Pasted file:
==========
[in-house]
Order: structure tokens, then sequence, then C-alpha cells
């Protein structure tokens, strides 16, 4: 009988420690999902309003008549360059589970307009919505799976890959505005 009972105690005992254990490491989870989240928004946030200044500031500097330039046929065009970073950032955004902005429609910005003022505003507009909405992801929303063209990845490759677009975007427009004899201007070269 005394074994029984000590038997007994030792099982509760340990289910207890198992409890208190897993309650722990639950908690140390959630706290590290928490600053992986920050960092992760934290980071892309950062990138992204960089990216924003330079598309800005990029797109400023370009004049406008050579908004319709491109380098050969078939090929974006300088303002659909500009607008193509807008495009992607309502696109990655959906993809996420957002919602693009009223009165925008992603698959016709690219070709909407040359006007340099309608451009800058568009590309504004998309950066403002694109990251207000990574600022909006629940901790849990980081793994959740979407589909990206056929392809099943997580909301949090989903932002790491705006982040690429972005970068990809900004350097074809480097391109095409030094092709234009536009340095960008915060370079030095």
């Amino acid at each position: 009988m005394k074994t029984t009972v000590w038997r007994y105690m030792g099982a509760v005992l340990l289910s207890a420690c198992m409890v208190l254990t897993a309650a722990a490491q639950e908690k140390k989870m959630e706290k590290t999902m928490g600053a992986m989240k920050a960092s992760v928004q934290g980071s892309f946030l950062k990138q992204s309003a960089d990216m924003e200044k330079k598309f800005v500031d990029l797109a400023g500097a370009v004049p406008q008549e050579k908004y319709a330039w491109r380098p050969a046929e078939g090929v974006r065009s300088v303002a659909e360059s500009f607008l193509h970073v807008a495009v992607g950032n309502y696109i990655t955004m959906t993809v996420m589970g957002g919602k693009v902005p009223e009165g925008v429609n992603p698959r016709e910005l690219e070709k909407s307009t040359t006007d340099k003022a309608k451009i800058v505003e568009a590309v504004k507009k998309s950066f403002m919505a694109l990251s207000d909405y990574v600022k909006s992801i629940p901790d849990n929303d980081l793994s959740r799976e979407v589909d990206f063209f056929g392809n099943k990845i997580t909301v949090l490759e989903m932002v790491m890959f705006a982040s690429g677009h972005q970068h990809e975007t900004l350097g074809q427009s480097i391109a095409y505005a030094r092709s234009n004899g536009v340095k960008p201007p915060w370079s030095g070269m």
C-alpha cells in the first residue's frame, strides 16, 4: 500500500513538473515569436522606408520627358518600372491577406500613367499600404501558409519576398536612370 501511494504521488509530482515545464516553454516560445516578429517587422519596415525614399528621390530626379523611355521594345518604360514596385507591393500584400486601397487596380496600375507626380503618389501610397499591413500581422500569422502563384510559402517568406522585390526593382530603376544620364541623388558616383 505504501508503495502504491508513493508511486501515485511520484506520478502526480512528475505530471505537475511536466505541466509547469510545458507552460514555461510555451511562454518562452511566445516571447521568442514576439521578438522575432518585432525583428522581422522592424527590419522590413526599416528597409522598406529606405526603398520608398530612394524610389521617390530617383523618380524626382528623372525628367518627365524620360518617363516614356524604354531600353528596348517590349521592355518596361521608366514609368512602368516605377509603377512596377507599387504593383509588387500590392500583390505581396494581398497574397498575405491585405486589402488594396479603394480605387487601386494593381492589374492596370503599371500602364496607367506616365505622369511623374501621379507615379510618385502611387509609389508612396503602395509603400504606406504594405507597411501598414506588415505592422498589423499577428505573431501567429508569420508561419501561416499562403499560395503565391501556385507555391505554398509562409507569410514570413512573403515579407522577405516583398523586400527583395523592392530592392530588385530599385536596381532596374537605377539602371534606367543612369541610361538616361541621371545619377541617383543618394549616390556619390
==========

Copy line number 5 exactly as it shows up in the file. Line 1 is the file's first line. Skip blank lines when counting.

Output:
C-alpha cells in the first residue's frame, strides 16, 4: 500500500513538473515569436522606408520627358518600372491577406500613367499600404501558409519576398536612370 501511494504521488509530482515545464516553454516560445516578429517587422519596415525614399528621390530626379523611355521594345518604360514596385507591393500584400486601397487596380496600375507626380503618389501610397499591413500581422500569422502563384510559402517568406522585390526593382530603376544620364541623388558616383 505504501508503495502504491508513493508511486501515485511520484506520478502526480512528475505530471505537475511536466505541466509547469510545458507552460514555461510555451511562454518562452511566445516571447521568442514576439521578438522575432518585432525583428522581422522592424527590419522590413526599416528597409522598406529606405526603398520608398530612394524610389521617390530617383523618380524626382528623372525628367518627365524620360518617363516614356524604354531600353528596348517590349521592355518596361521608366514609368512602368516605377509603377512596377507599387504593383509588387500590392500583390505581396494581398497574397498575405491585405486589402488594396479603394480605387487601386494593381492589374492596370503599371500602364496607367506616365505622369511623374501621379507615379510618385502611387509609389508612396503602395509603400504606406504594405507597411501598414506588415505592422498589423499577428505573431501567429508569420508561419501561416499562403499560395503565391501556385507555391505554398509562409507569410514570413512573403515579407522577405516583398523586400527583395523592392530592392530588385530599385536596381532596374537605377539602371534606367543612369541610361538616361541621371545619377541617383543618394549616390556619390